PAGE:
February 16, 2017 at 4:57 AM
And on the sixth day of the Apollo 10 mission, the identifiable floating object struck.
It was May 1969. As the Apollo crew headed back to Earth after a successful moon orbit, the three astronauts discovered it had joined them aboard the command module.
Commander Thomas P. Stafford, his microgravity reflexes honed on two prior spaceflights, jumped to action. "Give me a napkin quick," Stafford said, according to the flight transcript. "There's a turd floating through the air." After bickering about who did not properly use the adhesive toilet bag — an abortive attempt to deduce the poop's creator based upon its consistency — the astronauts wrangled the IFO into the waste compartment. (This was the first of two Apollo 10 fecal escapees.)
Nearly 50 years later the matter of space pooping is not completely solved. Inside a habitable satellite, such as the International Space Station, toilets with suction-generating fans collect and dump solid waste, which may incinerate in the atmosphere like shooting stars. During a rocket launch or spacewalks, however, adult diapers remain the best technology available.
Available — but not ideal. Diapers may pose a risk of irritation or infection when astronauts are confined to their suits for long durations. In preparation for expeditions such as the Orion mission, which will send astronauts to space beyond the moon, the National Aeronautics and Space Administration sought a new way for space suits to contain fecal, urine and menstrual waste for 144 hours at a go.
Enter the Space Poop Challenge, led by crowdfunding platform HeroX with the support of NASA. During the 60-day challenge, 19,000 thinkers and inventors submitted 5,000 possible solutions. Some pooled their resources, working as teams. Others, like first-place designer Col. Thatcher R. Cardon, a physician and officer in the U.S. Air Force, thought up his design solo. Cardon's design, and the two other winning technologies, were announced Wednesday.
Cardon's two-part design hinged on a machine he called the perineal access port. This access port would cover an area of the astronaut called the perineum, the crotch zone below the tailbone and frontward, occasionally described as the "fig leaf area." The port was two flaps and a tiny valve — essentially, a small airlock to expel waste from the suit without losing precious oxygen supply.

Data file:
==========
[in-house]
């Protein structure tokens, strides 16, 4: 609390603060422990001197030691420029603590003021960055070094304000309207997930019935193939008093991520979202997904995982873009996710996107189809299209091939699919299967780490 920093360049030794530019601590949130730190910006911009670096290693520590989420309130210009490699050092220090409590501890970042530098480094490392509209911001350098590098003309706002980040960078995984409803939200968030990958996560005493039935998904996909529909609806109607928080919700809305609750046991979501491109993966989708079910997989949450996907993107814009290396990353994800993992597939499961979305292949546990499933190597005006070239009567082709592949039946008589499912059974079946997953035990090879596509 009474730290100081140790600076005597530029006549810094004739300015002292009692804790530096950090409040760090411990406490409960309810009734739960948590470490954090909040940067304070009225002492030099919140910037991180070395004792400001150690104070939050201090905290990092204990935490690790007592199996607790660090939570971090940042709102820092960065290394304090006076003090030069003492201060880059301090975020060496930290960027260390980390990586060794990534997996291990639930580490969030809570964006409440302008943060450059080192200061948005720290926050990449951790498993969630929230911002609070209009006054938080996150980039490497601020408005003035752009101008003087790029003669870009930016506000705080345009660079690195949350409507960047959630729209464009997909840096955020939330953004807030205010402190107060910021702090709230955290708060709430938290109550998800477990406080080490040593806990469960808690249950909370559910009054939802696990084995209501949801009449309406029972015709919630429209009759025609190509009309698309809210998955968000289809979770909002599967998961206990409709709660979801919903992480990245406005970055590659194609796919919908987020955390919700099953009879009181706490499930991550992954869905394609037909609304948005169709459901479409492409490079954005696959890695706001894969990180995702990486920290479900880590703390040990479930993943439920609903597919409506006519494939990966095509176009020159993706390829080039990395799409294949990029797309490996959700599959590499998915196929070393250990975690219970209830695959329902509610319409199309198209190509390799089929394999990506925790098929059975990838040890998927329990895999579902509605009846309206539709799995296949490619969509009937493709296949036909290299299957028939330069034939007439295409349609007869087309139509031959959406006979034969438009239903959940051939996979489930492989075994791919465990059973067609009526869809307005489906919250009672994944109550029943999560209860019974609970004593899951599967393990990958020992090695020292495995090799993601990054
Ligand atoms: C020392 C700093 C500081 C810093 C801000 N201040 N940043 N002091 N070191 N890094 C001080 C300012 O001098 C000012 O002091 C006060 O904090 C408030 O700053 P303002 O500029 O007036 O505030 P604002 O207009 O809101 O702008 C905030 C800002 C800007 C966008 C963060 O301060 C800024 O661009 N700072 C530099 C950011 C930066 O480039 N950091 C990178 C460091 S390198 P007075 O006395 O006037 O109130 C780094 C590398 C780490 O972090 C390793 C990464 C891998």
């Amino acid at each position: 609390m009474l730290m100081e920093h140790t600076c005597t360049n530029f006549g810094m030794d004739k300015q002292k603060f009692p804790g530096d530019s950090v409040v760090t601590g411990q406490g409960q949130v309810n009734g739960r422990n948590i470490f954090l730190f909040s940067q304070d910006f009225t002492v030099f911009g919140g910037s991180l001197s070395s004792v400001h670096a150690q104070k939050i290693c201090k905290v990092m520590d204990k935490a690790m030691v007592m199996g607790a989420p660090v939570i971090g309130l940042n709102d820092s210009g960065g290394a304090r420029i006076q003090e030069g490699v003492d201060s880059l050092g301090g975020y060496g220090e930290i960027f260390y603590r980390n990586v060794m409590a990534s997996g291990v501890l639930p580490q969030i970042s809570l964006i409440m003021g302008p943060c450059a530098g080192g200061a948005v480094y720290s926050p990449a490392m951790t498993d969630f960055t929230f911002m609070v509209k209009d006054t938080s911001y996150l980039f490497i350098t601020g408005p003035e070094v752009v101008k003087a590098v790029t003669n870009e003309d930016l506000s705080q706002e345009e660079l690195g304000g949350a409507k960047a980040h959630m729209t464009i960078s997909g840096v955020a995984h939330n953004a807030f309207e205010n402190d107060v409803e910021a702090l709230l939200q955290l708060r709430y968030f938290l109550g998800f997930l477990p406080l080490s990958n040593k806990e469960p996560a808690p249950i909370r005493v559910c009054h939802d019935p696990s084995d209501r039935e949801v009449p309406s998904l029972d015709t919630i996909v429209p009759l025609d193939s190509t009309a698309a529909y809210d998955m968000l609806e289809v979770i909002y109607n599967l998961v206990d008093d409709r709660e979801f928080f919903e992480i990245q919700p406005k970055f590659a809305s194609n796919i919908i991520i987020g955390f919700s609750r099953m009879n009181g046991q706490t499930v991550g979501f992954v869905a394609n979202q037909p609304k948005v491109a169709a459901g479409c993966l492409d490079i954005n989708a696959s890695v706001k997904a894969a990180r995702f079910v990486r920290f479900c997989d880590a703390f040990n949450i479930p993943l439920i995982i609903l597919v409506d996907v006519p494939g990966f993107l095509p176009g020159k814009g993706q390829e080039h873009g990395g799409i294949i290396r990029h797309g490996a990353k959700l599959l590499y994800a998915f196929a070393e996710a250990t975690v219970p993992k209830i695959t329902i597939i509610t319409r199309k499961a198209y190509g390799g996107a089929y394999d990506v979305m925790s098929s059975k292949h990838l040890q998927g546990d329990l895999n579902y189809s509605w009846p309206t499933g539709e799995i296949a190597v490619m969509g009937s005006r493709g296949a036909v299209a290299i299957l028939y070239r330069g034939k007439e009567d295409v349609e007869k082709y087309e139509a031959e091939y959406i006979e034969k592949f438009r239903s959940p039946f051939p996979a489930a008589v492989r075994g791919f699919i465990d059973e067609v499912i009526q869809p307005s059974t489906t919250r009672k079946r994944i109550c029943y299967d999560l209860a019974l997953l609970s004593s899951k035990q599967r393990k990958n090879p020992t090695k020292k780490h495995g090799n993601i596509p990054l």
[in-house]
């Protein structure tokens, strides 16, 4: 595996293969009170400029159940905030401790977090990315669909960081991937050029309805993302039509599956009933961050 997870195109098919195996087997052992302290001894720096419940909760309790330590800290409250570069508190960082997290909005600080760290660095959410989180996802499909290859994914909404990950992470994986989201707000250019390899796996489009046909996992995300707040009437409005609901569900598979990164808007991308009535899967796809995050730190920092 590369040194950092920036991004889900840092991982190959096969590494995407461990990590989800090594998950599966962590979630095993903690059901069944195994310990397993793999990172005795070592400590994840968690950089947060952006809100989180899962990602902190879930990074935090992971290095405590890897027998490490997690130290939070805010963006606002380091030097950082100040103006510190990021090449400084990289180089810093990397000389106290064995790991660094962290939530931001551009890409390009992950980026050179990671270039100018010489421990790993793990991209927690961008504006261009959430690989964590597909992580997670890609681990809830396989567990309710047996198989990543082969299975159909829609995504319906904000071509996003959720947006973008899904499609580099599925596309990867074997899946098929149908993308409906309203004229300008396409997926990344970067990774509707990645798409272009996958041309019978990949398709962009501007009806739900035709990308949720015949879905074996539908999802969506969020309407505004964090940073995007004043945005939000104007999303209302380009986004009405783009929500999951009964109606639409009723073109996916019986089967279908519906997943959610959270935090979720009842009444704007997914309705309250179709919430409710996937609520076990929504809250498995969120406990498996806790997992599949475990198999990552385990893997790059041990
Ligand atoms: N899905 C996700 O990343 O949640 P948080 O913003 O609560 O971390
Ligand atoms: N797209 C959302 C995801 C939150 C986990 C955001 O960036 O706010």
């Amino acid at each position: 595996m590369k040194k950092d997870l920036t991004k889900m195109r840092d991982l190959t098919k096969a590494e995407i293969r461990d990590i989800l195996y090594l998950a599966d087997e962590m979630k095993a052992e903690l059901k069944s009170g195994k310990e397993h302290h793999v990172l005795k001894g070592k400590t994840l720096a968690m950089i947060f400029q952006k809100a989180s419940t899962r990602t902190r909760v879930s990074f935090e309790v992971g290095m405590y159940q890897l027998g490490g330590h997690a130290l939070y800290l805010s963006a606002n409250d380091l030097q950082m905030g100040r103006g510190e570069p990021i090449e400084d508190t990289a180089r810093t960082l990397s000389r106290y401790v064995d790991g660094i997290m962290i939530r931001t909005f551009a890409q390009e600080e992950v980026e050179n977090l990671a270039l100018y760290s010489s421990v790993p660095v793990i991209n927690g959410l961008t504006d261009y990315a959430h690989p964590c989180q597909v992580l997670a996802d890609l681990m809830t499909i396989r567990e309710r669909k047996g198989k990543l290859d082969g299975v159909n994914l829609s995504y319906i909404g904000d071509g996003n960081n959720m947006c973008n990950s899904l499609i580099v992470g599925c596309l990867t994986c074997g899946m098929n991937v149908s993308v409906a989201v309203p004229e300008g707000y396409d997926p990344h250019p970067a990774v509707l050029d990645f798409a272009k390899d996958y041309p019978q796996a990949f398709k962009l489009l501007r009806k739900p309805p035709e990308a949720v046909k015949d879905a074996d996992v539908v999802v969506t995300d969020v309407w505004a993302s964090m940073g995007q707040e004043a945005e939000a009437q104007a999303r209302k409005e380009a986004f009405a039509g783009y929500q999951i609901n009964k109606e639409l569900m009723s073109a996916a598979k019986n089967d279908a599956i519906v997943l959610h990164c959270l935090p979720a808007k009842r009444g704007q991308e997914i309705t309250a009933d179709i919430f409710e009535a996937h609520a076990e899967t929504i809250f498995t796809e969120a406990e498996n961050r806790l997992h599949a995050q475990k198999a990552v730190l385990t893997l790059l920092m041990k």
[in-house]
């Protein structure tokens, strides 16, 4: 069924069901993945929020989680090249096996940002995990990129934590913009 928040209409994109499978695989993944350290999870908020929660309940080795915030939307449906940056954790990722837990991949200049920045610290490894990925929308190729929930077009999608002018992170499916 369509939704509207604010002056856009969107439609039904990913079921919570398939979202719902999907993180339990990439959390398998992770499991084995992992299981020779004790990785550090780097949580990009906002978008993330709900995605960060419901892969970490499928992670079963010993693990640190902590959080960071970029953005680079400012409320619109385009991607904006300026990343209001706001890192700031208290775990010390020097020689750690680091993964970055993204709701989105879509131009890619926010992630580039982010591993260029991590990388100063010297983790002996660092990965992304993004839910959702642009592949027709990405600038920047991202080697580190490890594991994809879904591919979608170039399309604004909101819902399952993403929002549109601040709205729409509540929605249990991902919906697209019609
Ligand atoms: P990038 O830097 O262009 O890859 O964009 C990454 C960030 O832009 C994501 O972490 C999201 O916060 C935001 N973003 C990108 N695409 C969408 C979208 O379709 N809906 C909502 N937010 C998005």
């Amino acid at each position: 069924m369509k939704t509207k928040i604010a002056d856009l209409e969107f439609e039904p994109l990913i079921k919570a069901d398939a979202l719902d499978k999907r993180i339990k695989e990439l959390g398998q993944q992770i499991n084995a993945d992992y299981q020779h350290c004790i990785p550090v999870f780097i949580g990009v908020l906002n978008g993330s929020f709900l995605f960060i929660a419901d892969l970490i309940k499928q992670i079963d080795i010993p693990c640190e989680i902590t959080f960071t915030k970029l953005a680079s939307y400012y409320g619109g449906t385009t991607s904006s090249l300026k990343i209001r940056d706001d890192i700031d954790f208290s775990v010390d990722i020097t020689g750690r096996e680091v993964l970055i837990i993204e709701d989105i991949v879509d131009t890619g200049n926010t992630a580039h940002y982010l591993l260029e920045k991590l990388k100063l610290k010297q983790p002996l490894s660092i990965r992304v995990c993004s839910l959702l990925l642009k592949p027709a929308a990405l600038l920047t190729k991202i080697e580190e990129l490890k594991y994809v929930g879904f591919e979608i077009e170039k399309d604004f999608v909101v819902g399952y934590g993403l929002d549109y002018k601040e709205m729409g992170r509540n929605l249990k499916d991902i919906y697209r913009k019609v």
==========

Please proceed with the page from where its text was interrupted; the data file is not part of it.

He turned to minimally invasive surgery for inspiration. "You have to do a lot of complex things in a very small opening," Cardon told The Washington Post by phone.
Like building a ship in a bottle or repairing a heart valve through a blood vessel, the access port would require specialized tools to work. To get from the biological business end through the weenie airlock and into space, Cardon devised a second class of devices he called introducers.
One introducer was "a device that rides in the butt-crack, for lack of a better term," Cardon said. (Medically speaking, he added, that term for the butt groove is the "gluteal cleft.") The "hygiene wand" was fabric bunched below the perineum that would reveal fresh layers when tugged. But introducers could take any of several forms, such as gender-specific urinary catheters to suck up urine.
For his efforts, Cardon scored $15,000. The second place design, created by a group in Texas calling themselves the Space Poop Unification of Doctors, or SPUDs, involved an air flow system that pushed waste away from the astronaut and into a storage compartment within the suit. The third place design also planned to store waste, rather than expel it. British product designer Hugo Shelley came up with the "SWIMSuit — Zero Gravity Underwear," which disinfected and drew out bodily fluids into a compressible pouch.
Though none of these technologies will necessarily be directly implemented. Kirstyn Johnson, a NASA engineer specializing in space suit technology, said in a news release that "we'll be able to use aspects of the winning designs to develop future waste management systems for use in the suit."
NASA may again enlist the public to tackle future problems. "Others at NASA are now thinking about ways we can leverage a crowdsourcing approach to solve some more of our space flight challenges," Johnson said.
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